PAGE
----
June 12, 2020 / Modified jun 12, 2020 10:32 a.m.

Tucson Police Department policies draw scrutiny amid calls for change

Advocates for defunding TPD say reforms the department casts as "progressive" don't go far enough.

360 313 sum tpd cruiser A Tucson Police car on patrol.
AZPM Staff

Joseph Zimmerman called 911 and said he had a gun. He wanted police to shoot him.

They did.

Zimmerman, a 34-year-old from Tucson, died in May 2017 after he pointed what appeared to be a gun at officers. They later found out it was a BB gun.

In clear distress, Zimmerman told the 911 operator on the day of his death that he didn’t want to live anymore because he had “lost too much in this life.” Diagnosed with bipolar disorder, he had recently lost his father and a close friend, according to his mother Angelina Zimmerman.

“He was trying to find somebody to talk to. But instead, he was shot,” she said.

Zimmerman’s mother filed a wrongful death lawsuit against the Tucson Police Department, but later dropped the case out of financial concerns. The Pima County Attorney’s Office found the officers acted in self-defense.

Even in a city with a self-styled “progressive police department,” officers are still routinely dispatched to respond to issues that arise from mental health emergencies, drug addiction and homelessness. Groups advocating for defunding TPD argue the department’s reforms are, at best, damage reduction.

An online petition to defund and disband the TPD recently garnered over 10,000 signatures. Advocates made their case to the mayor and City Council at a public hearing Tuesday.

“These are people who are told go out and maintain order, and often times the resources they have are not going to be geared towards a societal or mental health issue,” said Roberto Villaseñor, former TPD chief and member of President Obama’s Task Force on 21st Century Policing, in an interview.

Villaseñor said he doesn’t support disbanding the police department, but shifting funding could help address problems that are currently left to the police. “When you have a mental health crisis at 3 in the morning, there’s really not that many mental health professionals that will respond,” he said.

But calls to disband the police go farther. The death of George Floyd at the hands of Minneapolis police on May 25 has increased national awareness of the systemic racism within law enforcement, spurring policy changes across the country and proposals for police reform on both sides of the aisle in Congress.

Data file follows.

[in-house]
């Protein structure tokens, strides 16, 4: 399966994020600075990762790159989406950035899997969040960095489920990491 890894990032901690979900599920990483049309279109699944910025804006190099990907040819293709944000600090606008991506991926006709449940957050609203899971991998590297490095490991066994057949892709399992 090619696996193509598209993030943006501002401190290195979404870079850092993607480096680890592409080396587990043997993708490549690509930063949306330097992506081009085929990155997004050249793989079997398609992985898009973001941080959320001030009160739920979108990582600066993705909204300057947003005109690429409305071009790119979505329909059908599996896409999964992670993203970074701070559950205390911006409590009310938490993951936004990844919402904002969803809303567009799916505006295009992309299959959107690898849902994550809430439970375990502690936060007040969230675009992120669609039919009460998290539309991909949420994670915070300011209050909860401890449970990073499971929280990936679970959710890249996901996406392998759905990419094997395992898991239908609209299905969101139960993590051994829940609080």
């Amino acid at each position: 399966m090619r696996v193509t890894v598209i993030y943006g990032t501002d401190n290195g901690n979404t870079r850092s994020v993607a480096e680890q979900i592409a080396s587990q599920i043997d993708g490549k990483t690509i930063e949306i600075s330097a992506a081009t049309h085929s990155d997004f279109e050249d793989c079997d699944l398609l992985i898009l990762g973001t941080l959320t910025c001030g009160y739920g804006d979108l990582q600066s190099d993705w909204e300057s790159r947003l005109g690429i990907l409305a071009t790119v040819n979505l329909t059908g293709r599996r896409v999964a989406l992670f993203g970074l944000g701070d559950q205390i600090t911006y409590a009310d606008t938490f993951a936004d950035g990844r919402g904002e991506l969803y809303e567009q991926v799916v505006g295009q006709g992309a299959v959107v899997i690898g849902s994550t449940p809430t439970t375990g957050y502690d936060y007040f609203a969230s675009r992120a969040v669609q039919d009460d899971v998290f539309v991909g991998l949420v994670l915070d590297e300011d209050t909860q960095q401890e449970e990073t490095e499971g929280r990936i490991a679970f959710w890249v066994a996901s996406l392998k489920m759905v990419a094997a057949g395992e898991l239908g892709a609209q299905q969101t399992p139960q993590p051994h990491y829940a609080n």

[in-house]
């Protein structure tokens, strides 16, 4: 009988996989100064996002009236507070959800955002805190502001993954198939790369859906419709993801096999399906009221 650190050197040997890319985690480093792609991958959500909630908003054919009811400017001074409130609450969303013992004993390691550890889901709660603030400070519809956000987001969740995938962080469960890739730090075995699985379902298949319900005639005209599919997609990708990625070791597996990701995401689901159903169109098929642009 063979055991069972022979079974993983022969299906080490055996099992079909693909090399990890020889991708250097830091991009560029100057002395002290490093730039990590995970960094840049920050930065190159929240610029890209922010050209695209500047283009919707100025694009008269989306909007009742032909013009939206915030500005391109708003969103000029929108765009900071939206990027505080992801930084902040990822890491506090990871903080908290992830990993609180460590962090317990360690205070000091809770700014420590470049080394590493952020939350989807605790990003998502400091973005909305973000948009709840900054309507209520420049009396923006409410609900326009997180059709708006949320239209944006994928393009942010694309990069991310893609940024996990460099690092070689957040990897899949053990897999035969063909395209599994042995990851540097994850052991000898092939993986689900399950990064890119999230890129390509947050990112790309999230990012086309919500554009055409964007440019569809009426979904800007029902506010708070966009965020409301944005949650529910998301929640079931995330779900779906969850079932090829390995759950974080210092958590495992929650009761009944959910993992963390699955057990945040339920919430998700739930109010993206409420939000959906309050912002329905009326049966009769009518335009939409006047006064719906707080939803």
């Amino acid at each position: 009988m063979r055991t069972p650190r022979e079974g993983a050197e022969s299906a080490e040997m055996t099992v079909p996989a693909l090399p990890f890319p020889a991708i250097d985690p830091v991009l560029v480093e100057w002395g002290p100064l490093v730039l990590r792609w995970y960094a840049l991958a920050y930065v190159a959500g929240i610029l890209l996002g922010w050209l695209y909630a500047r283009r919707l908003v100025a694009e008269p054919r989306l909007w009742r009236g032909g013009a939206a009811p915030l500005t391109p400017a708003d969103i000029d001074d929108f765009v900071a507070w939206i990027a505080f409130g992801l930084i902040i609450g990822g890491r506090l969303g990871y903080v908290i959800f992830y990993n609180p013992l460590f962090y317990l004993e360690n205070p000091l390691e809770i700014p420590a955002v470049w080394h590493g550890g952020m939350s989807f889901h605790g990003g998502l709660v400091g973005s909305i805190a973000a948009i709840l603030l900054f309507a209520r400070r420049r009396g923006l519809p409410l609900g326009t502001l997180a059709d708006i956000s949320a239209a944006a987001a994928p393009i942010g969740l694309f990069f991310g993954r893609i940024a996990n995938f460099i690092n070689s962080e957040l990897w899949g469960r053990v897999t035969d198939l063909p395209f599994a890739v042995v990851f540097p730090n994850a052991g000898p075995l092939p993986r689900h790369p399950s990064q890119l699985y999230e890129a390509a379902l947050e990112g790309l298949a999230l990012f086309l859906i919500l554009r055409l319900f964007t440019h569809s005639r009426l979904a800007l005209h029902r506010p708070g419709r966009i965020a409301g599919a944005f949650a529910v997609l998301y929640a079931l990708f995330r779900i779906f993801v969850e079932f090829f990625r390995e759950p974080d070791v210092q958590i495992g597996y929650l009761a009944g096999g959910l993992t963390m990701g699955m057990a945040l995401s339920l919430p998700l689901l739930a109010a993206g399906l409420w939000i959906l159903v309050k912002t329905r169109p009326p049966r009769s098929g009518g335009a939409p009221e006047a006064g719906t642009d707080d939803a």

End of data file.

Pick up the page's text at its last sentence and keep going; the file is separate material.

Police Chief Chris Magnus has defended TPD’s culture and reforms made over his tenure. It’s now one of two departments in the country's 100 largest cities to fully adopt “8 Can’t Wait” — a set of policies aimed at reducing police violence, including a duty to intervene if officers use excessive force and requiring a verbal warning before shooting.

But policing data reveal black people in Tucson are still disproportionately arrested and shot by police.

Despite making up an estimated 5% of Tucson’s population, black people were nearly 13% of those arrested by TPD between 2015 and 2019. These figures reflect the over 300,000 arrest charges made by TPD in the same five-year period. If someone was arrested and charged with three different crimes, that may count as three separate arrests.

In the same timeframe, nearly 12% of those shot by police were black, according to TPD data on 34 officer-involved shootings.

Public oversight is essential to building trust and legitimacy in the community, said former police Chief Villaseñor.

The TPD Force Review Board determines whether officers’ use of force violates policy or requires disciplinary action. TPD established the board in 2017 in part to increase public oversight of the department. The board debates police behavior, not the presence of police to begin with. Six community members have voting power to recommend changes.

FRB member Traci Hockett said growing up black on the south side of Tucson she witnessed a lot of police abuse. She has used her position on the board to tell officers if someone runs from the police, it doesn’t mean they’re guilty. “We call it ‘the talk.’ If your parents don’t teach you not to run from the police, then you’re going to run.”

A review of public FRB reports reveals the board finds use of force justified more often than not. They have to consider what an officer knew in the moment when faced with a split-second decision.

One officer’s actions during a 2017 immigration protest were found unjustified: Officer Ryan Green shoved an 86-year-old woman to the ground and pepper sprayed other protesters.

In another case, officer Joseph Rivera was put on imposed leave after using an unmarked van as a roadblock, causing a suspect fleeing on a motorcycle to crash and suffer critical injuries.

FRB chairman and head of advanced training Lt. Corey Doggett said whether use of force is justified is just one component of what the board does. “If we agree it’s justified, we can still make a recommendation that says although appropriate, in this particular case, I believe the officer should have had better equipment or been trained to use de-escalation in a different way,” he said.

The FRB also found justified the use of force that killed Joseph Zimmerman.

Angelina Zimmerman, his mother, doesn’t agree. She says the police didn’t do enough to determine if her son had a real gun.

“I wish they would have called me to ask if Joe had a gun or not,” she said.

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